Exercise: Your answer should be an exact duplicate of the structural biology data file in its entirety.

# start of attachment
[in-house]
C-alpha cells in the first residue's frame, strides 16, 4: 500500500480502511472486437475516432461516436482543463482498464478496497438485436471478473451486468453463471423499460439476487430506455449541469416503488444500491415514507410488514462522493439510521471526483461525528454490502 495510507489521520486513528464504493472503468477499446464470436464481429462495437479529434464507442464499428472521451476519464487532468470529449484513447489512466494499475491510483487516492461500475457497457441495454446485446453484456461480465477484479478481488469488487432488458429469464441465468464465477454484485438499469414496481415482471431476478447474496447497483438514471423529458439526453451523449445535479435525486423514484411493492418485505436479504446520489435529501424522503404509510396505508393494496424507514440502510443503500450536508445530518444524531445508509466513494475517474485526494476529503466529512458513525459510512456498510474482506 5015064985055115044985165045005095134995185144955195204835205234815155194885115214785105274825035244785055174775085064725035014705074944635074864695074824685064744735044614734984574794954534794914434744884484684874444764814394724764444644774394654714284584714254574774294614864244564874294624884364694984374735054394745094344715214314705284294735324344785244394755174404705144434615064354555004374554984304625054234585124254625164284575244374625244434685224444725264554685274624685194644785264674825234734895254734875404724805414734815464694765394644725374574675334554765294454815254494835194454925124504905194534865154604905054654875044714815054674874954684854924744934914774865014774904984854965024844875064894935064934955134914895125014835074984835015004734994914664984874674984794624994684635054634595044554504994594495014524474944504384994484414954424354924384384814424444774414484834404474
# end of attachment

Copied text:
[in-house]
C-alpha cells in the first residue's frame, strides 16, 4: 500500500480502511472486437475516432461516436482543463482498464478496497438485436471478473451486468453463471423499460439476487430506455449541469416503488444500491415514507410488514462522493439510521471526483461525528454490502 495510507489521520486513528464504493472503468477499446464470436464481429462495437479529434464507442464499428472521451476519464487532468470529449484513447489512466494499475491510483487516492461500475457497457441495454446485446453484456461480465477484479478481488469488487432488458429469464441465468464465477454484485438499469414496481415482471431476478447474496447497483438514471423529458439526453451523449445535479435525486423514484411493492418485505436479504446520489435529501424522503404509510396505508393494496424507514440502510443503500450536508445530518444524531445508509466513494475517474485526494476529503466529512458513525459510512456498510474482506 5015064985055115044985165045005095134995185144955195204835205234815155194885115214785105274825035244785055174775085064725035014705074944635074864695074824685064744735044614734984574794954534794914434744884484684874444764814394724764444644774394654714284584714254574774294614864244564874294624884364694984374735054394745094344715214314705284294735324344785244394755174404705144434615064354555004374554984304625054234585124254625164284575244374625244434685224444725264554685274624685194644785264674825234734895254734875404724805414734815464694765394644725374574675334554765294454815254494835194454925124504905194534865154604905054654875044714815054674874954684854924744934914774865014774904984854965024844875064894935064934955134914895125014835074984835015004734994914664984874674984794624994684635054634595044554504994594495014524474944504384994484414954424354924384384814424444774414484834404474